A User Story Template for Effect Maps


If you are into User Experience (UX), you may be using effect maps, also known as impact maps or goal maps, to guide software development towards the intended effects. These maps are used to describe how your business goals will be achieved by helping important target groups fulfill their goals of using your product or service.

If you are using agile software development, you are probably using user stories to describe your features for development using some common template. In this post I will suggest a new user story template, specifically designed to be combined with effect maps.

New Template

The template I suggest looks like this:

In order to <achieve business effect>,
As <target group representative>
Wanting/Needing <goal or need>,
When <use scenario>
I want/need <feature>

The first line describes the business effect, to which this story will contribute. The 2nd line describes a representative of the main target group affected, e.g. a user role or persona. The 3rd line describes the main goal the user has when using the system. For example, when using a cash machine, my main goal is probably to withdraw some cash. The 4th and 5th lines describe the process and a step to achieve my goal. The idea here is that a series of features, each described by a user story, will be used in a scenario, cf. Story Mapping. A scenario may lead to my ultimate goal or it may just represent a sub- or side-process.

The order of the lines are important, primarily because they move from the important and large (the intended, long-term business effect) to the less important and small (the feature). This makes it necessary to use three parts, hence the commas after line 1 and 3. These are inserted only to improve readability.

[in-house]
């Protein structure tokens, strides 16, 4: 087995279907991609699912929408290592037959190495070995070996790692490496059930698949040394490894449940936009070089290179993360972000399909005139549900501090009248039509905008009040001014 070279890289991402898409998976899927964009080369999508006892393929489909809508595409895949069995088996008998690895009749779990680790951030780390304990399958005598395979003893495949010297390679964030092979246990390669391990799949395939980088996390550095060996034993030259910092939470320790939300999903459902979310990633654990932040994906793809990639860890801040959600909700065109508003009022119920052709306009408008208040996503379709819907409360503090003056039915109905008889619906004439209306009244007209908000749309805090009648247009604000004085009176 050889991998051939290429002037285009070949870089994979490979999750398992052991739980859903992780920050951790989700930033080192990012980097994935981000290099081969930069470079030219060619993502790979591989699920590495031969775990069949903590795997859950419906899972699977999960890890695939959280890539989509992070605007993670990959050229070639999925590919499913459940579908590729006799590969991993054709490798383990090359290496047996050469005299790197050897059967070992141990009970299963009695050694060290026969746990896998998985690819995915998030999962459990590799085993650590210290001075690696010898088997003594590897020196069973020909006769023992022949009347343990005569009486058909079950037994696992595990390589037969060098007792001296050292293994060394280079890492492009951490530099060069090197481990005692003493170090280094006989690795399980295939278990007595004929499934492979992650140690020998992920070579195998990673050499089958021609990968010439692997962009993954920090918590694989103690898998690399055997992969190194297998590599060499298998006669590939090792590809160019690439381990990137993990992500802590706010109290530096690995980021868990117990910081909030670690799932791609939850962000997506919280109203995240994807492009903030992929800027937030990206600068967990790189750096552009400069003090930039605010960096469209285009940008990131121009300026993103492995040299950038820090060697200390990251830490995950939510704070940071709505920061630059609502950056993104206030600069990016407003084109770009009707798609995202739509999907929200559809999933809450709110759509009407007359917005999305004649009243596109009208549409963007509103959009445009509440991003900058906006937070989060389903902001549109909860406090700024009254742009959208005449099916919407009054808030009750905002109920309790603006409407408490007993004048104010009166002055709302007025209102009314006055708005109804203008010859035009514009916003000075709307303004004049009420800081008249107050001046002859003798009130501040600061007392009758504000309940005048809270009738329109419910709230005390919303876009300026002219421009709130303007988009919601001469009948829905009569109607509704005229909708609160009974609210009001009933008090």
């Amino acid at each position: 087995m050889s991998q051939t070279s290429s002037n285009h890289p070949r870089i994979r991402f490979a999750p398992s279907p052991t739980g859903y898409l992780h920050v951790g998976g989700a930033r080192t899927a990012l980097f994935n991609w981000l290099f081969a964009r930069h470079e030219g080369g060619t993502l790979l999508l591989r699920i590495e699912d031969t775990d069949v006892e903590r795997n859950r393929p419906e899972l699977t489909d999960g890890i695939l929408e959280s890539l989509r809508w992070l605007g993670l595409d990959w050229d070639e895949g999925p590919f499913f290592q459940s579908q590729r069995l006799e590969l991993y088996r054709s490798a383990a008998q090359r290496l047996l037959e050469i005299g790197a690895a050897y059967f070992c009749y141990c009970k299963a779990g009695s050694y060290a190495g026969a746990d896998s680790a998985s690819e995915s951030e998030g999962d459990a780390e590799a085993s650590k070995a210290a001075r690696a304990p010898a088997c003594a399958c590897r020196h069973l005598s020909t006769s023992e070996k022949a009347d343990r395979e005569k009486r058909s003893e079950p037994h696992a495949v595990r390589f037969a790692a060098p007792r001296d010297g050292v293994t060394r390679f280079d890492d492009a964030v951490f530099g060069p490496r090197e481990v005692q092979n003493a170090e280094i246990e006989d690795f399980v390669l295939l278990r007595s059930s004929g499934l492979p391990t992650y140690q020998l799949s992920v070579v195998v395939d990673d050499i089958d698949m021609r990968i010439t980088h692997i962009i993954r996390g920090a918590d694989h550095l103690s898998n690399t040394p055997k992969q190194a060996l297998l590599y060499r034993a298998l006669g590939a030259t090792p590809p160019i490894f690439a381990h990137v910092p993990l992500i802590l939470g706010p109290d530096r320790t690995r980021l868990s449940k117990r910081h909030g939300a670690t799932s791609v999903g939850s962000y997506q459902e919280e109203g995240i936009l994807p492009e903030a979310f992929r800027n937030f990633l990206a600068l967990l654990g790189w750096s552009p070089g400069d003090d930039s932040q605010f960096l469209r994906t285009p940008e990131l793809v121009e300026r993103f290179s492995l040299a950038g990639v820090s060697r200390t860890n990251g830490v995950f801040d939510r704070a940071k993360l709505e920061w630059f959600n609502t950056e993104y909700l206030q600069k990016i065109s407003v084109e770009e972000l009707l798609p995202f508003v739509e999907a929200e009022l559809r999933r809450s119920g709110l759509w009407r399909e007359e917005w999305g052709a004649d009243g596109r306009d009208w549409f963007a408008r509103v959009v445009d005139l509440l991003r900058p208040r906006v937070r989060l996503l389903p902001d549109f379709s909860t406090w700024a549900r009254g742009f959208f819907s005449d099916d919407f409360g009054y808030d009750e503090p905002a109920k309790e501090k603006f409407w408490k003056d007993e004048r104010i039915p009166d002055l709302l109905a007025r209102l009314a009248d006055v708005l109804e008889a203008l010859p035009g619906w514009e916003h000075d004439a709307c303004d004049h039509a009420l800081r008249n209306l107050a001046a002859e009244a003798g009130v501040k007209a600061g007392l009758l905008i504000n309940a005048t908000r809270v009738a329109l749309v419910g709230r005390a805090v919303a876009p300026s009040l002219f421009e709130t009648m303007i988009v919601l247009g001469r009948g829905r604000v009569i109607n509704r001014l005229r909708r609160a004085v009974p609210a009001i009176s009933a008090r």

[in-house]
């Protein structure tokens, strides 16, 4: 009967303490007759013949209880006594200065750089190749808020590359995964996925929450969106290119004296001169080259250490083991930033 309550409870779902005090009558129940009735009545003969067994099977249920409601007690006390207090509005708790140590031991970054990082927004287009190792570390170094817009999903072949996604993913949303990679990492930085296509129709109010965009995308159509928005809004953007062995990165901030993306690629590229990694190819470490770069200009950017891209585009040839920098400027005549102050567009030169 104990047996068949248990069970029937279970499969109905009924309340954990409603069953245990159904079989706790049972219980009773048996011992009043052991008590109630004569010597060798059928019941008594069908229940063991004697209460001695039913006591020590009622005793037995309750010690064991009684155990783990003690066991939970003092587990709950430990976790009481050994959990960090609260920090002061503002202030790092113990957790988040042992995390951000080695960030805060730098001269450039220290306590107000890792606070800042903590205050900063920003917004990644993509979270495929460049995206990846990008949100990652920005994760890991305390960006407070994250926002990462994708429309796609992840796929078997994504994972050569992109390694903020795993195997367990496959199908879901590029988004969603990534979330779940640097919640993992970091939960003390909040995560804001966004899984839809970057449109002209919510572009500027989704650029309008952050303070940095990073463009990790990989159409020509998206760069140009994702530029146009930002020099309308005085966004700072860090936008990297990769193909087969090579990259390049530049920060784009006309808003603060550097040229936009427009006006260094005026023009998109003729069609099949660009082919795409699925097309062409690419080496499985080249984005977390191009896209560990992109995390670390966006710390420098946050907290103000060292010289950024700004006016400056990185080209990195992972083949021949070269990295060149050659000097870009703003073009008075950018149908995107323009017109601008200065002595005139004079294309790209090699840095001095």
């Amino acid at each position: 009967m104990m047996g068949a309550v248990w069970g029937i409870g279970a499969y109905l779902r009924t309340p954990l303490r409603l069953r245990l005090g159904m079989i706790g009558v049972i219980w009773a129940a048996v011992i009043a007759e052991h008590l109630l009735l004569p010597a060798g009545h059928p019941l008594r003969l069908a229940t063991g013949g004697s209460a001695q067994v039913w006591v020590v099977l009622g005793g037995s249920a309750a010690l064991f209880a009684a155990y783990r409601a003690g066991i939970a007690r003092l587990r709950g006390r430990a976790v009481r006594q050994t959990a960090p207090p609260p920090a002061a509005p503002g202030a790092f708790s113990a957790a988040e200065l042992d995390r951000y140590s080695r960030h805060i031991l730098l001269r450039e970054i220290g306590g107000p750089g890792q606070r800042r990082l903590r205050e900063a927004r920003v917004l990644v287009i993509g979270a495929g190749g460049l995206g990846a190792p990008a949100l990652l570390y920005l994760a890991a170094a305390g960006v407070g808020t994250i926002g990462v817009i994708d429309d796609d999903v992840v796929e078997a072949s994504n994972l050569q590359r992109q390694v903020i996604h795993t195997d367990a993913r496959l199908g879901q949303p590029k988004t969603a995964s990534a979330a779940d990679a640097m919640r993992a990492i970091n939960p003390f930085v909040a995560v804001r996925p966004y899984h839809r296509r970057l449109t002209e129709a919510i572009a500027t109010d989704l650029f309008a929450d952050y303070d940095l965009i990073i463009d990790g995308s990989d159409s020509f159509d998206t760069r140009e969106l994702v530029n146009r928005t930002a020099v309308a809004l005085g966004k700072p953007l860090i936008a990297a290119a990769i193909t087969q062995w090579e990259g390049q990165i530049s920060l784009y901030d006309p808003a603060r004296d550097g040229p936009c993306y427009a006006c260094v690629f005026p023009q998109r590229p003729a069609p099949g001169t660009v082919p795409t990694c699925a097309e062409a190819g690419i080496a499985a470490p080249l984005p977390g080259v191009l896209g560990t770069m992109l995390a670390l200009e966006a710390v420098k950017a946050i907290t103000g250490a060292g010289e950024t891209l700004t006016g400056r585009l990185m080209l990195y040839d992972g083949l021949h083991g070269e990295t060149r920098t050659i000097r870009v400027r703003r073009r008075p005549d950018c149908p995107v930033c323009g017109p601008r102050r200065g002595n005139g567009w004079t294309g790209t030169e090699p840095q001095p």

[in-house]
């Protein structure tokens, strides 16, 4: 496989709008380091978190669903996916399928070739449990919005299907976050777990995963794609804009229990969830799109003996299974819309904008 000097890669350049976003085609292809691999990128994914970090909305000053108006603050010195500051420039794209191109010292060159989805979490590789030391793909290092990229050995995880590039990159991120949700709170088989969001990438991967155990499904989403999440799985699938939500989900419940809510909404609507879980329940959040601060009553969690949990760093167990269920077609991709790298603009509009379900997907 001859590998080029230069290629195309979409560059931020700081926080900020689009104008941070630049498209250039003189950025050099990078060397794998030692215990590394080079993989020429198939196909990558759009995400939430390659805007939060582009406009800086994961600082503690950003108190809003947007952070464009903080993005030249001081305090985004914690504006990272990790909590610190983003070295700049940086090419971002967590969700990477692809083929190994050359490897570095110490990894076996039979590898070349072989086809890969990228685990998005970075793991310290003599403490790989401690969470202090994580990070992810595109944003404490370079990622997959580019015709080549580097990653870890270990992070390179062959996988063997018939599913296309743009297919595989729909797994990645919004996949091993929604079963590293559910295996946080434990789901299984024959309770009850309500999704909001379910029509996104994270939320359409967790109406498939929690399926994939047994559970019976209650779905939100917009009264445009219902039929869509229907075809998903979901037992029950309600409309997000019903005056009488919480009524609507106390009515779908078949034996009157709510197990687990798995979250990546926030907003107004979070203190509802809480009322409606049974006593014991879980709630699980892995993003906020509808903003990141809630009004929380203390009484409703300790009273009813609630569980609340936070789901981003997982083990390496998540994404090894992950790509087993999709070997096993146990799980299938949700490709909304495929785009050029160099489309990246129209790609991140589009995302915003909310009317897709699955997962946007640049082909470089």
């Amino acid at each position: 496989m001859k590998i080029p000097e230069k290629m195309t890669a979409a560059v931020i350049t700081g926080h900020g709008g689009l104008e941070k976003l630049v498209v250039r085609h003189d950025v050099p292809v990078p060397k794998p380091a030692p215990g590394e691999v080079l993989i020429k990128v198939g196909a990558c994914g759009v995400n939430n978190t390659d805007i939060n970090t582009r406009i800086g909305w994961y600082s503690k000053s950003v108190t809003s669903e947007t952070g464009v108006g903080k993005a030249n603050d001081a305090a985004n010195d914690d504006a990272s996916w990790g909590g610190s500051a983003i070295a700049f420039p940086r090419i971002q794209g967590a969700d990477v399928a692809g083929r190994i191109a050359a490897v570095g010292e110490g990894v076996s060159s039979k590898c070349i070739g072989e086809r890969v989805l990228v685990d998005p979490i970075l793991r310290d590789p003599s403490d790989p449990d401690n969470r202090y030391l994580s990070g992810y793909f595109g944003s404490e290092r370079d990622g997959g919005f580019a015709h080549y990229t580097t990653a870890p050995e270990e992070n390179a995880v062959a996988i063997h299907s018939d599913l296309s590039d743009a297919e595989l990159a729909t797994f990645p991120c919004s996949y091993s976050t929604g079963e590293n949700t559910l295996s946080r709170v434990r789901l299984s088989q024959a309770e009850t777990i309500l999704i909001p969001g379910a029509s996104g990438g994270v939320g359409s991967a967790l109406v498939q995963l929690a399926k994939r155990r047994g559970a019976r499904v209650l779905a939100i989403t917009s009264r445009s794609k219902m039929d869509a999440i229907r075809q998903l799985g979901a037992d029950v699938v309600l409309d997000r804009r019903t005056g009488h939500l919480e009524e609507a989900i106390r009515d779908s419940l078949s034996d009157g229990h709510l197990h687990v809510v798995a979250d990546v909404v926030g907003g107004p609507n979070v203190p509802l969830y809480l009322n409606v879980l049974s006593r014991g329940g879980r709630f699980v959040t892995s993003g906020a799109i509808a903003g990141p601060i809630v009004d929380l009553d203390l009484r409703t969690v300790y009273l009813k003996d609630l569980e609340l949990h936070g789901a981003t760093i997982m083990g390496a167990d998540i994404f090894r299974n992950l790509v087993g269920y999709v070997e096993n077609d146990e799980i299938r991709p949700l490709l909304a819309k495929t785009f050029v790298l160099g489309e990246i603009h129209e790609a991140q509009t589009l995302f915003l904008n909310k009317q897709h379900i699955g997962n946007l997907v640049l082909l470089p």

Some examples are in order. Let’s say you run a poetry publishing house. It’s not lucrative, to say the least, but you have high hopes for your new app. The main idea is that people will read a “Poem of the day” and if they like it they can easily buy the book from you.

In order to increase poetry book sales,
As an avid poetry reader
Wanting to acquire great poetry books with ease,
When ordering a book
I want to view the cover of the book in which the poem is published

The marketing department are keen on finding out how well the app is doing so they wish to track if a visitor came from the app:

In order to use our marketing budget optimally,
As a market analyst
Wanting to make market decisions based on facts,
When reading a web statistics report
I want to view a record showing number of visitors from the app

Effect Maps

Some readers may have recognised effect maps in the description above. This is a tool part of effect management in the use-centred school of user experience design. Although all UX is about achieving business effects through users, effect maps were first presented by Ingrid Domingues and Mijo Balic in their groundbreaking book Effect Managing IT. Effect maps are well known in the UX community, but are now also getting attention in agile circles, mainly because of their usefulness in connection with BDD/Specification by Example.

Effect maps are based on the notion that there is often a wide gap between what a business wants and the techniques to achieve it. This gap needs to be filled with people, because only people can use the tools you supply and it is only when they use it that business value may emerge.

Effect maps typically contain four levels: